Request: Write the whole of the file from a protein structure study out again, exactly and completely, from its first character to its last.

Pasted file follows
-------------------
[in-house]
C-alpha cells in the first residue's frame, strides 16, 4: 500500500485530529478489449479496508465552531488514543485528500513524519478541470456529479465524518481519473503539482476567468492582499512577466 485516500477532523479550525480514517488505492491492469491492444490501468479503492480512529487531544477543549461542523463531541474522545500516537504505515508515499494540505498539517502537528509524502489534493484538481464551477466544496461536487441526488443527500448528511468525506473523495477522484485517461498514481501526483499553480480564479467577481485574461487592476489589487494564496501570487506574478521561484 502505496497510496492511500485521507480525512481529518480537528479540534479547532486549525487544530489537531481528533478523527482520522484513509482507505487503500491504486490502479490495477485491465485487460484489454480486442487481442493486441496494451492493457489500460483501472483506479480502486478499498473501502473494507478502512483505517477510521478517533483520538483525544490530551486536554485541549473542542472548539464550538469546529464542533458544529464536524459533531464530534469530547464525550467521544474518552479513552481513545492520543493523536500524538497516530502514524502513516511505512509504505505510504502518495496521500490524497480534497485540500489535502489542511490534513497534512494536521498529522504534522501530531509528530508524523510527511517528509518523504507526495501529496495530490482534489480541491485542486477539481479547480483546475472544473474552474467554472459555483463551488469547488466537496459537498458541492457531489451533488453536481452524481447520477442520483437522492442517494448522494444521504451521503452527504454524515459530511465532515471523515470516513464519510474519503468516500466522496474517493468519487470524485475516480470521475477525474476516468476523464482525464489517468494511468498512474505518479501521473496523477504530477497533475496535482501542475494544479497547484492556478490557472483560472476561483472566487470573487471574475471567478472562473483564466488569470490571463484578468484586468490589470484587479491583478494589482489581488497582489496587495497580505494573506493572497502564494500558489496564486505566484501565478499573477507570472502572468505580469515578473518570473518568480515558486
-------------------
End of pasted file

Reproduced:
[in-house]
C-alpha cells in the first residue's frame, strides 16, 4: 500500500485530529478489449479496508465552531488514543485528500513524519478541470456529479465524518481519473503539482476567468492582499512577466 485516500477532523479550525480514517488505492491492469491492444490501468479503492480512529487531544477543549461542523463531541474522545500516537504505515508515499494540505498539517502537528509524502489534493484538481464551477466544496461536487441526488443527500448528511468525506473523495477522484485517461498514481501526483499553480480564479467577481485574461487592476489589487494564496501570487506574478521561484 502505496497510496492511500485521507480525512481529518480537528479540534479547532486549525487544530489537531481528533478523527482520522484513509482507505487503500491504486490502479490495477485491465485487460484489454480486442487481442493486441496494451492493457489500460483501472483506479480502486478499498473501502473494507478502512483505517477510521478517533483520538483525544490530551486536554485541549473542542472548539464550538469546529464542533458544529464536524459533531464530534469530547464525550467521544474518552479513552481513545492520543493523536500524538497516530502514524502513516511505512509504505505510504502518495496521500490524497480534497485540500489535502489542511490534513497534512494536521498529522504534522501530531509528530508524523510527511517528509518523504507526495501529496495530490482534489480541491485542486477539481479547480483546475472544473474552474467554472459555483463551488469547488466537496459537498458541492457531489451533488453536481452524481447520477442520483437522492442517494448522494444521504451521503452527504454524515459530511465532515471523515470516513464519510474519503468516500466522496474517493468519487470524485475516480470521475477525474476516468476523464482525464489517468494511468498512474505518479501521473496523477504530477497533475496535482501542475494544479497547484492556478490557472483560472476561483472566487470573487471574475471567478472562473483564466488569470490571463484578468484586468490589470484587479491583478494589482489581488497582489496587495497580505494573506493572497502564494500558489496564486505566484501565478499573477507570472502572468505580469515578473518570473518568480515558486